Roughly, the course on the methodology of writing history of technology consists of the following parts. It begins with the very early approaches when discussing technology was not distinguished from history of technology „proper”. It starts with reflections on technology from ancient times and follows reflections into the mid-18th century. It surveys historical reflection on technology until the early 20th century. Then it focuses on the conception of the Annales group. It assesses their claimed task to first reconstruct history of technology as such, the claim of writing first an internal history. Then it switches to what can be called the conception of Oxford History of Technology. History of technology as cultural history and the work of the group around Technology and Culture is the next topic. It involves the emancipation trials of history of technology, the 30-year process until the IUHPS also accepted, some years ago at the last world congress, that history of science and technology were equally important topics.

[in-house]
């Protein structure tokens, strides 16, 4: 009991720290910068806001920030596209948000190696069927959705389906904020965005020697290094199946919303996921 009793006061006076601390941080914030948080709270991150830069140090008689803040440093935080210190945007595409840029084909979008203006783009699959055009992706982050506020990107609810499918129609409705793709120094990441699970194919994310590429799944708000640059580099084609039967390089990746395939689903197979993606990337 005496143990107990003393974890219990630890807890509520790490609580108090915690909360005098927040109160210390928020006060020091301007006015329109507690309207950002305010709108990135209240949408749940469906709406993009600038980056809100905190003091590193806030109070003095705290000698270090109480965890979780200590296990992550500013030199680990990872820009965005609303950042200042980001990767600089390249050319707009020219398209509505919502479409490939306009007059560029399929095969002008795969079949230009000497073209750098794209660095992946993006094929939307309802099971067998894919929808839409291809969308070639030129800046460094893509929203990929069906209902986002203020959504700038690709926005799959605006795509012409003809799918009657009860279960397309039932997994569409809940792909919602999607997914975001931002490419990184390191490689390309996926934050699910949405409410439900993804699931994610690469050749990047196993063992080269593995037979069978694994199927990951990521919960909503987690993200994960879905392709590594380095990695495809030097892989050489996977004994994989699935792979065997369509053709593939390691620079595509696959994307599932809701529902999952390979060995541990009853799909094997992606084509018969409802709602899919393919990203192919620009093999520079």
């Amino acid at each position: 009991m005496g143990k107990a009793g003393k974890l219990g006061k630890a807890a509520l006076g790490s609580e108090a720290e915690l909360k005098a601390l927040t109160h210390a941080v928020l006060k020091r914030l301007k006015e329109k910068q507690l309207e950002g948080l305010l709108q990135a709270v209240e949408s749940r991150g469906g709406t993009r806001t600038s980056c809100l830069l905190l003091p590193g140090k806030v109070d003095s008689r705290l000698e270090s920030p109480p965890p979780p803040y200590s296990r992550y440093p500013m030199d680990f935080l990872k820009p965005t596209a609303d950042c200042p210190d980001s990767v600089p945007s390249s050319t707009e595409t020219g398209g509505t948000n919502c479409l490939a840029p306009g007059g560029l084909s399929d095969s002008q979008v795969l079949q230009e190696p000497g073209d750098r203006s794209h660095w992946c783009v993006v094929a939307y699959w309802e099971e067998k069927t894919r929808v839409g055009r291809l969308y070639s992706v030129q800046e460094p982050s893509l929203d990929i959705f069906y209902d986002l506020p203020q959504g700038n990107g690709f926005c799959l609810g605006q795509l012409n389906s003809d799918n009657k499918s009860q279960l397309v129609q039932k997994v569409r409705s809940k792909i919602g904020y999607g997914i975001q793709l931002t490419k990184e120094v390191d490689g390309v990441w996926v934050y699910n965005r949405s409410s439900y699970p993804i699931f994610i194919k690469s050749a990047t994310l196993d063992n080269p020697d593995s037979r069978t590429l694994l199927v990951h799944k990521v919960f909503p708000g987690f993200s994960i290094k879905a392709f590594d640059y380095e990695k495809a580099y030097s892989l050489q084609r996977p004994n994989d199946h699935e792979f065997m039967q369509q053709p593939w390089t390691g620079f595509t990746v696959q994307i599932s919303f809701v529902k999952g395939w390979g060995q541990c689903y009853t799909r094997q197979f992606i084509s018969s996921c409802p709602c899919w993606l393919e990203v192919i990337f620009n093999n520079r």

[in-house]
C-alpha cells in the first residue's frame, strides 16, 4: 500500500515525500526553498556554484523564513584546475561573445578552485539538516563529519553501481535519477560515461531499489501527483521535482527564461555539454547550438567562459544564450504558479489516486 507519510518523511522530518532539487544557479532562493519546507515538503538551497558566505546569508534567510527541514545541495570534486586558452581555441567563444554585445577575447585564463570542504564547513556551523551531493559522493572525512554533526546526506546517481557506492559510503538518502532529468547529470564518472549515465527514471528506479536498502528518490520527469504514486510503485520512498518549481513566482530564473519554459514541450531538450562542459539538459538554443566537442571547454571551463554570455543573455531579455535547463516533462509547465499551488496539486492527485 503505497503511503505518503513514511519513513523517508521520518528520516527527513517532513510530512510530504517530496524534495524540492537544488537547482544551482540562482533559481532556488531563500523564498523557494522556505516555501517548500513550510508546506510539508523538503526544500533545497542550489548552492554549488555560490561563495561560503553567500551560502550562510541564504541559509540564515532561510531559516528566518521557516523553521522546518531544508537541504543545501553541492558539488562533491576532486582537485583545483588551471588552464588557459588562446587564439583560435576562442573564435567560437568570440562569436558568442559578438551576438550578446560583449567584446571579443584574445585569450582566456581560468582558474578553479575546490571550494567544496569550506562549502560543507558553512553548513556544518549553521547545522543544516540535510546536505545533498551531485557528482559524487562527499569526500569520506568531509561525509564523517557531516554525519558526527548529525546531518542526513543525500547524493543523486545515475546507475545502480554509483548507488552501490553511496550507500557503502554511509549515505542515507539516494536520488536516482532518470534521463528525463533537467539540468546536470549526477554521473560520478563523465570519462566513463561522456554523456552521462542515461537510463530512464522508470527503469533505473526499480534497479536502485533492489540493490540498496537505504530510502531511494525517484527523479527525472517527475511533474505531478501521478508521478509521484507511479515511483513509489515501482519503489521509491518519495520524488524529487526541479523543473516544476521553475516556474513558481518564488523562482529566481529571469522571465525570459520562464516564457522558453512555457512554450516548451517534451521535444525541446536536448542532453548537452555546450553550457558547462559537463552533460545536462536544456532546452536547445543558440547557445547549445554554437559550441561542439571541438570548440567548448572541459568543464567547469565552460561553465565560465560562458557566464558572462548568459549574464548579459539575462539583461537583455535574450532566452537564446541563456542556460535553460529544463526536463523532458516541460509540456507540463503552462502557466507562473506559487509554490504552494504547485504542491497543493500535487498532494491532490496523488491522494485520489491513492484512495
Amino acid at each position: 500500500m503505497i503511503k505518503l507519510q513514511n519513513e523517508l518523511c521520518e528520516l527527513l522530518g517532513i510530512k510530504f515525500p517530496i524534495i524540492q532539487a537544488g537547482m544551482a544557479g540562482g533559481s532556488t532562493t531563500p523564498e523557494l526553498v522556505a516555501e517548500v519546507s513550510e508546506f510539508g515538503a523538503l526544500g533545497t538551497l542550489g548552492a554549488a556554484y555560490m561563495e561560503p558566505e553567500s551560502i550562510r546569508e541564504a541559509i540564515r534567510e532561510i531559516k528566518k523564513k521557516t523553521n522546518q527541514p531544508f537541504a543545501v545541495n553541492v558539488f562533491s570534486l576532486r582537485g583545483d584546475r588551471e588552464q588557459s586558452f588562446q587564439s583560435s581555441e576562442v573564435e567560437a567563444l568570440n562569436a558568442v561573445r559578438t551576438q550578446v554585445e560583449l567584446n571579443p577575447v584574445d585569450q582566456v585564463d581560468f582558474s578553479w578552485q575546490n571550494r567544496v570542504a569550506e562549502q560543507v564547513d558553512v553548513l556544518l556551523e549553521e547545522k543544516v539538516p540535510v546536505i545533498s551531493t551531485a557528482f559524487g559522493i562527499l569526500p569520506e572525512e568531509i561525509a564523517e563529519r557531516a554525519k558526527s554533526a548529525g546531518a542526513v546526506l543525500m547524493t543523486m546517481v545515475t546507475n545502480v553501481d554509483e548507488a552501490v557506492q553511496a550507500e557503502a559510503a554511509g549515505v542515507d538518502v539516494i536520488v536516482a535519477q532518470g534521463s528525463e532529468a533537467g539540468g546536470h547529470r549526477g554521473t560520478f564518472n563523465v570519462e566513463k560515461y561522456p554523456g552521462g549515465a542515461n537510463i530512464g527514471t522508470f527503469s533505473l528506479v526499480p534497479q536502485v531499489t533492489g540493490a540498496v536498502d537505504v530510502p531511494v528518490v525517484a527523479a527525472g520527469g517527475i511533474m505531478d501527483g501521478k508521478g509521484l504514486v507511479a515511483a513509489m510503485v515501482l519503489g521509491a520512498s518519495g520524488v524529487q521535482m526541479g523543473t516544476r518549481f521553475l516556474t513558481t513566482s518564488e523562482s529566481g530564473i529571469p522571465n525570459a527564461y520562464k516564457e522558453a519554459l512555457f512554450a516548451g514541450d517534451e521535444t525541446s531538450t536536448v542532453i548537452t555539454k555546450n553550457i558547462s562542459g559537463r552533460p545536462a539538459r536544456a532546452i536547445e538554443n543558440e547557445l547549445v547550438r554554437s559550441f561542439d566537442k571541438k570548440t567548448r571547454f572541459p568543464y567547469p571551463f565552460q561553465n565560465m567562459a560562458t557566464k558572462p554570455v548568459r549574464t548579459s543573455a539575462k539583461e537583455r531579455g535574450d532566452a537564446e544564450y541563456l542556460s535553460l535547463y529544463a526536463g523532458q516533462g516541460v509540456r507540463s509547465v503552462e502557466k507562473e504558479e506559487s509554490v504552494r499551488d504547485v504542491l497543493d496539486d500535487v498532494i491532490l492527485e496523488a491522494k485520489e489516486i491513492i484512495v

The main part of PhD teaching concentrates on social constructivist approaches. The assessment of „standardised” historical reconstructions by these approaches are the bulk of the material. But mostly in contradiction with the followers of these approaches the typical functionalistic reductionism in reconstructing history is emphasised.
Hronszky, Imre / Fehér, Márta / Dajka, Balázs (eds.): Scientific Knowledge Socialized, Kluwer, 1988, also as an independent edition by the Akadémiai Kiadó, Budapest 1988.
Hronszky, Imre: The State and the Artifact, Per. Pol. Social Sciences and Humanities, V.1., 1993.
Hronszky, Imre: Toward a Disclosure?, Per. Pol. Social Sciences and Humanities,V.2., 1993.